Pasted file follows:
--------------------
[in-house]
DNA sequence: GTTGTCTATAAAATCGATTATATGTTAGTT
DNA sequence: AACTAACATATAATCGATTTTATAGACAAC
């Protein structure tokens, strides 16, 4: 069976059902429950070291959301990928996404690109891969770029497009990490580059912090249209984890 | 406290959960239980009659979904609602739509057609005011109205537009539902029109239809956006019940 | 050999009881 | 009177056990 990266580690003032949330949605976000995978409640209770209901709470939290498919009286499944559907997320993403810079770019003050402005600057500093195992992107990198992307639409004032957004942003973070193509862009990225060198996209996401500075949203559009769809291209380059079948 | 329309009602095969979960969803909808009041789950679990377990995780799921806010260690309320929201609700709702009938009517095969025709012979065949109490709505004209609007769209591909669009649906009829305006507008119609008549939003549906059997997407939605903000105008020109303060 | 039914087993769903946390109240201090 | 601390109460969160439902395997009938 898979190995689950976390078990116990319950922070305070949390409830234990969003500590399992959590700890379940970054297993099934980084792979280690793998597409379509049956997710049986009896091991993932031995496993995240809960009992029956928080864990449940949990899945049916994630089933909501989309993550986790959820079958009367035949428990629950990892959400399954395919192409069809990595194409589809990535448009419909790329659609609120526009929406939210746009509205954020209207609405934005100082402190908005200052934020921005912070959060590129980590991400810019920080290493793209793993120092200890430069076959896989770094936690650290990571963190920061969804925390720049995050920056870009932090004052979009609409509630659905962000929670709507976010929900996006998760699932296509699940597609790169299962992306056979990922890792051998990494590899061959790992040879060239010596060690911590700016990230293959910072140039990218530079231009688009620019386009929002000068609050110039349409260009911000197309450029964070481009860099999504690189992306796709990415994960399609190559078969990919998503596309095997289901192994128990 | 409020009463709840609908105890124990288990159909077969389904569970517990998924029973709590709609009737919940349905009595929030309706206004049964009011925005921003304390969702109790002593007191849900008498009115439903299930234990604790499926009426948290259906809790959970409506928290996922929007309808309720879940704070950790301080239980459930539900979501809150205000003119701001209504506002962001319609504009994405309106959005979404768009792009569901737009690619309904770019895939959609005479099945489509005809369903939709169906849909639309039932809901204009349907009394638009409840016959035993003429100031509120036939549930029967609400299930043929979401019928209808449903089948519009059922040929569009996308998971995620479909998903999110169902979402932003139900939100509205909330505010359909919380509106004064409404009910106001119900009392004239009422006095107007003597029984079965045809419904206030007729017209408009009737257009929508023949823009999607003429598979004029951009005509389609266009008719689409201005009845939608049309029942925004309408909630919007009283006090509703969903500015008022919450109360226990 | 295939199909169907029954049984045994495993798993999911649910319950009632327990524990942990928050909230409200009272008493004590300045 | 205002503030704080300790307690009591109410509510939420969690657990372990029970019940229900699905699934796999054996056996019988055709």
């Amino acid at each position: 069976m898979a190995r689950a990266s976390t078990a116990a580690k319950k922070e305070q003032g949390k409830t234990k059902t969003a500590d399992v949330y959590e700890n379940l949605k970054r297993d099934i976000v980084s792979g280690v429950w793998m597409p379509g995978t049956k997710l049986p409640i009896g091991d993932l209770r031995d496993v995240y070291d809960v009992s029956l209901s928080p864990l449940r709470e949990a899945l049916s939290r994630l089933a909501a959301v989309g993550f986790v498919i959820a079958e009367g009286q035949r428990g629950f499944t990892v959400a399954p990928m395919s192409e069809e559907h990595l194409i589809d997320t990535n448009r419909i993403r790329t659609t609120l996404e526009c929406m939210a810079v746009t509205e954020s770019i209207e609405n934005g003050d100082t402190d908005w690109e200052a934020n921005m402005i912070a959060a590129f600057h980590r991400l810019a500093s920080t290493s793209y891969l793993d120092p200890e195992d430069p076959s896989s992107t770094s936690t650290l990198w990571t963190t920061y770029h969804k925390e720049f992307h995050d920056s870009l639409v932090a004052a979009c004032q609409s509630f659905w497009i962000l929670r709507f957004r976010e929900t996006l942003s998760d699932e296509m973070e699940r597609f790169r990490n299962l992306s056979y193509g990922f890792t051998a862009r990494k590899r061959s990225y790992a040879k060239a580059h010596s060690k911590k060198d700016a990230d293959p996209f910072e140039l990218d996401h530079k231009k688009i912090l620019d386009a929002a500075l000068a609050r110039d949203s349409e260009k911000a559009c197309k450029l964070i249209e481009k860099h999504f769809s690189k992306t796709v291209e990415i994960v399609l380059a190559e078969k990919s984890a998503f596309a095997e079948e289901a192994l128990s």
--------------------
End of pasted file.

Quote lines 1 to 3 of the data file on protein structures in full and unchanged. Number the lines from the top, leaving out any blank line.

[in-house]
DNA sequence: GTTGTCTATAAAATCGATTATATGTTAGTT
DNA sequence: AACTAACATATAATCGATTTTATAGACAAC